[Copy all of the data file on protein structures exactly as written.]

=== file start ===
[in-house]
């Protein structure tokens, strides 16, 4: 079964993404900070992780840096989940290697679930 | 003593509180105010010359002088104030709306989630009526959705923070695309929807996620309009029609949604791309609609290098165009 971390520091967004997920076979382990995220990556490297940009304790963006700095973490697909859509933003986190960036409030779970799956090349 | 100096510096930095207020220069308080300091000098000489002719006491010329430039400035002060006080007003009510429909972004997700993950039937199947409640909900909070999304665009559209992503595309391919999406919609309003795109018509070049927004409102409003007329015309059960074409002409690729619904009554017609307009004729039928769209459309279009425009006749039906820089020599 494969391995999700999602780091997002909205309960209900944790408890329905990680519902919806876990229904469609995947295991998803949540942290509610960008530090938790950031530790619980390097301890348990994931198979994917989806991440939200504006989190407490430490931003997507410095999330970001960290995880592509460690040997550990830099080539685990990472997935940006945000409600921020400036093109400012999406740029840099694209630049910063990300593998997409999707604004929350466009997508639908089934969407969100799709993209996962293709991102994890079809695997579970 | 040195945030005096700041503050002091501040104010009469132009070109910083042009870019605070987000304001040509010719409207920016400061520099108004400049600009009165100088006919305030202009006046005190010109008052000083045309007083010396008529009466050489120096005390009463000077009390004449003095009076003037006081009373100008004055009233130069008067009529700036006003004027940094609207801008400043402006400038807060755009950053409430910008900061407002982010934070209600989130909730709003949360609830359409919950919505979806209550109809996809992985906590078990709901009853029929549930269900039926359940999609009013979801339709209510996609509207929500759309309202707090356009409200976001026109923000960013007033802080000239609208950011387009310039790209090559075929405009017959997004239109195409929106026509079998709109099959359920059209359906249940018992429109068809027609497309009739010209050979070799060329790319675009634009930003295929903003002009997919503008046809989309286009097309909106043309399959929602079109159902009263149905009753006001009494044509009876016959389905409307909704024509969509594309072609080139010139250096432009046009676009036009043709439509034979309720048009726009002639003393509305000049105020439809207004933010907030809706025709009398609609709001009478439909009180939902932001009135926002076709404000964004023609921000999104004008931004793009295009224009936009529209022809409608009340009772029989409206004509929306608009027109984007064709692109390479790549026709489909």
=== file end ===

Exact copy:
[in-house]
């Protein structure tokens, strides 16, 4: 079964993404900070992780840096989940290697679930 | 003593509180105010010359002088104030709306989630009526959705923070695309929807996620309009029609949604791309609609290098165009 971390520091967004997920076979382990995220990556490297940009304790963006700095973490697909859509933003986190960036409030779970799956090349 | 100096510096930095207020220069308080300091000098000489002719006491010329430039400035002060006080007003009510429909972004997700993950039937199947409640909900909070999304665009559209992503595309391919999406919609309003795109018509070049927004409102409003007329015309059960074409002409690729619904009554017609307009004729039928769209459309279009425009006749039906820089020599 494969391995999700999602780091997002909205309960209900944790408890329905990680519902919806876990229904469609995947295991998803949540942290509610960008530090938790950031530790619980390097301890348990994931198979994917989806991440939200504006989190407490430490931003997507410095999330970001960290995880592509460690040997550990830099080539685990990472997935940006945000409600921020400036093109400012999406740029840099694209630049910063990300593998997409999707604004929350466009997508639908089934969407969100799709993209996962293709991102994890079809695997579970 | 040195945030005096700041503050002091501040104010009469132009070109910083042009870019605070987000304001040509010719409207920016400061520099108004400049600009009165100088006919305030202009006046005190010109008052000083045309007083010396008529009466050489120096005390009463000077009390004449003095009076003037006081009373100008004055009233130069008067009529700036006003004027940094609207801008400043402006400038807060755009950053409430910008900061407002982010934070209600989130909730709003949360609830359409919950919505979806209550109809996809992985906590078990709901009853029929549930269900039926359940999609009013979801339709209510996609509207929500759309309202707090356009409200976001026109923000960013007033802080000239609208950011387009310039790209090559075929405009017959997004239109195409929106026509079998709109099959359920059209359906249940018992429109068809027609497309009739010209050979070799060329790319675009634009930003295929903003002009997919503008046809989309286009097309909106043309399959929602079109159902009263149905009753006001009494044509009876016959389905409307909704024509969509594309072609080139010139250096432009046009676009036009043709439509034979309720048009726009002639003393509305000049105020439809207004933010907030809706025709009398609609709001009478439909009180939902932001009135926002076709404000964004023609921000999104004008931004793009295009224009936009529209022809409608009340009772029989409206004509929306608009027109984007064709692109390479790549026709489909």